Every pit had its ‘own ghost’ and Manvers Main was no exception. Sat having our snap underground we were told about ‘La loo’ the Manvers pit ghost and strange happenings underground.

After a few weeks of training I was sent to Silverwood Colliery near Rotherham a fully-fledged Miner. I started on CPS (Close Personnel Supervision) and worked with Albert and Tom, two old hands on the 9-5 shift, we went checking conveyor belts and greasing them.

I used to tell them where I’d worked and my experiences in the steelworks, it frightened them to death. I couldn’t understand why. Albert and Tom had their snap in old roadways, sat in the dust, muck and the noise of a conveyor belt clanging in your earhole. I used to make my way to the pit bottom, ride the shaft out of the pit and go to the canteen for my breakfast. ‘I wasn’t sitting in a mucky unlit roadway for my snap’. I did this for a couple of days.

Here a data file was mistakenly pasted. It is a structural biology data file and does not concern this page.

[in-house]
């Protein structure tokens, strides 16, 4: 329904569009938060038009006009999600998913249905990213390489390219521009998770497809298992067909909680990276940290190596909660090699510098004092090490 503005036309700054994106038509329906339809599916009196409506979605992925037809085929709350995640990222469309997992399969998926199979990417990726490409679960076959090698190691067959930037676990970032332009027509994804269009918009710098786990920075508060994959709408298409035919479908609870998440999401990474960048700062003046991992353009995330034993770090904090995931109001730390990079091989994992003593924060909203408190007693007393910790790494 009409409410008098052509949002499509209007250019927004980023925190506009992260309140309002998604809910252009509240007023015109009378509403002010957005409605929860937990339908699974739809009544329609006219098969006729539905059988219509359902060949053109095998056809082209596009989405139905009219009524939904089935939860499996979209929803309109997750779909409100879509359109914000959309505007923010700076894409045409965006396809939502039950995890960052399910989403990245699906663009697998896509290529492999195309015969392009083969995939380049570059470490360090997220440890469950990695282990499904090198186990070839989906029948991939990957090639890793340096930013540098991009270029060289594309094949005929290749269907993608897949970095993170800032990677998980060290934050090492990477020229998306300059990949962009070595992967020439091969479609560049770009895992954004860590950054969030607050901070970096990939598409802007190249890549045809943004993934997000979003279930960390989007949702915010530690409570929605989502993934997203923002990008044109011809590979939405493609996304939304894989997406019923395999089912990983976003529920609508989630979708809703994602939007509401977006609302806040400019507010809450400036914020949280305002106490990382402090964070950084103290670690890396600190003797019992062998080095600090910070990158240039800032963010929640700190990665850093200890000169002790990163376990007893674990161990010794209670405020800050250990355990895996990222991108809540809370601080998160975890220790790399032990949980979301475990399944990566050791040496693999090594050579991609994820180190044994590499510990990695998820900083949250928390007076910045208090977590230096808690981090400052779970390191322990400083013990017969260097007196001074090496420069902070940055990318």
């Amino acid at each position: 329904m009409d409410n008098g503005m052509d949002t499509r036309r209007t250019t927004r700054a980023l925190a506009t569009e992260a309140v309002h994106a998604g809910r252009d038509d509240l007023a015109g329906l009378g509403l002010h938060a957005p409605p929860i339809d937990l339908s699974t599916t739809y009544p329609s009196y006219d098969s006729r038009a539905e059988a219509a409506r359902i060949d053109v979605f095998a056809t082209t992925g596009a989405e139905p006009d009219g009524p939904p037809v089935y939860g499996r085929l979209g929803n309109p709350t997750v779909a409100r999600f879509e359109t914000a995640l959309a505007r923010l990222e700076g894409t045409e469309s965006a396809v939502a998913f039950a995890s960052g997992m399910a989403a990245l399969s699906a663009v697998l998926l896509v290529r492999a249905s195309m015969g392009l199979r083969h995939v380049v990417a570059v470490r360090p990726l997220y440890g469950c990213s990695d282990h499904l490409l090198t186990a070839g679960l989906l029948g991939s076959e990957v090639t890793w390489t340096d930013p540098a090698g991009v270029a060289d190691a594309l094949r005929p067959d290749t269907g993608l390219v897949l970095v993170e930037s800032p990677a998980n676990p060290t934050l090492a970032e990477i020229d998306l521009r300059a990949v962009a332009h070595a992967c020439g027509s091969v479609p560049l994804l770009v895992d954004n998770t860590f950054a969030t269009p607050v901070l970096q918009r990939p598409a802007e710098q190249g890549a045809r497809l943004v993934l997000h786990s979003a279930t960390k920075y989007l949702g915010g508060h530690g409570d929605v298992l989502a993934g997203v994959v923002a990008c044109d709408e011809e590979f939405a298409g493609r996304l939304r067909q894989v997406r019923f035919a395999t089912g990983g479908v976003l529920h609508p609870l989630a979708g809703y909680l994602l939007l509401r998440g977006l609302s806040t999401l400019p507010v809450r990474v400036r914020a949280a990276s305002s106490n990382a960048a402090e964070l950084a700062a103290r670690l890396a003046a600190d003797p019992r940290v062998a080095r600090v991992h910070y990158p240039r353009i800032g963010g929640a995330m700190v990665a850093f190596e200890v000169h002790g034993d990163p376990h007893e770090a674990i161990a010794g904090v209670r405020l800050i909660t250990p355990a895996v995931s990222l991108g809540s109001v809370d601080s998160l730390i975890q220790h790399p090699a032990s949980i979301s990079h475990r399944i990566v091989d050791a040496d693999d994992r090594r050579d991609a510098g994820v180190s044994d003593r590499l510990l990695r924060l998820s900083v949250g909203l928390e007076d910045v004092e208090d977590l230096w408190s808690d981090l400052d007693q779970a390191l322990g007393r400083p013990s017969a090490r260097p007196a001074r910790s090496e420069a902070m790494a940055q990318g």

Then one day a man with a stick pulled me up in the pit bottom, the Colliery Overman! He asked me, “where tha’ gooing lad?”

“For my breakfast” I replied.

The Overman said to me “every time that chair goes up that shaft it costs the Coal Board hundreds of pounds and tha’ gooin art for thi’ breakfast! Don’t do it no more, na’ get back on thi’ job”.

I found it hard to get used to at first, everything was so regimental, men following you about with sticks telling you what to do. After this I never went out of the pit again for my breakfast. Later I went to work with the stone dust team erecting a shelf high up in the roadway arches and putting a layer of stone dust on them, near the coalfaces and developments. If there was an explosion, the force of the blast would blow the stone dust all over like a dust cloud, hopefully dampening the explosion.